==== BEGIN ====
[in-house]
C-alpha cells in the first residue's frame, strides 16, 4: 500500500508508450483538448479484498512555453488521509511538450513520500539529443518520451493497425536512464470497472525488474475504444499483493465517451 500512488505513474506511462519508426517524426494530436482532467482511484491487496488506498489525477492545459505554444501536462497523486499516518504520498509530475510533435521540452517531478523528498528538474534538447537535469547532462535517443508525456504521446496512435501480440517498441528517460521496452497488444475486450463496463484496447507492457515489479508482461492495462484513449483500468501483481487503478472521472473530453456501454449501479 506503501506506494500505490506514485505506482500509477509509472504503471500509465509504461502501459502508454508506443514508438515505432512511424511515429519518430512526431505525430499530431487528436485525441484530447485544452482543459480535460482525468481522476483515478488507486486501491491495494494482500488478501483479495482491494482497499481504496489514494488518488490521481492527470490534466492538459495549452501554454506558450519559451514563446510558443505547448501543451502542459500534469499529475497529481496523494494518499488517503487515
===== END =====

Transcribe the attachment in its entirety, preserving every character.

[in-house]
C-alpha cells in the first residue's frame, strides 16, 4: 500500500508508450483538448479484498512555453488521509511538450513520500539529443518520451493497425536512464470497472525488474475504444499483493465517451 500512488505513474506511462519508426517524426494530436482532467482511484491487496488506498489525477492545459505554444501536462497523486499516518504520498509530475510533435521540452517531478523528498528538474534538447537535469547532462535517443508525456504521446496512435501480440517498441528517460521496452497488444475486450463496463484496447507492457515489479508482461492495462484513449483500468501483481487503478472521472473530453456501454449501479 506503501506506494500505490506514485505506482500509477509509472504503471500509465509504461502501459502508454508506443514508438515505432512511424511515429519518430512526431505525430499530431487528436485525441484530447485544452482543459480535460482525468481522476483515478488507486486501491491495494494482500488478501483479495482491494482497499481504496489514494488518488490521481492527470490534466492538459495549452501554454506558450519559451514563446510558443505547448501543451502542459500534469499529475497529481496523494494518499488517503487515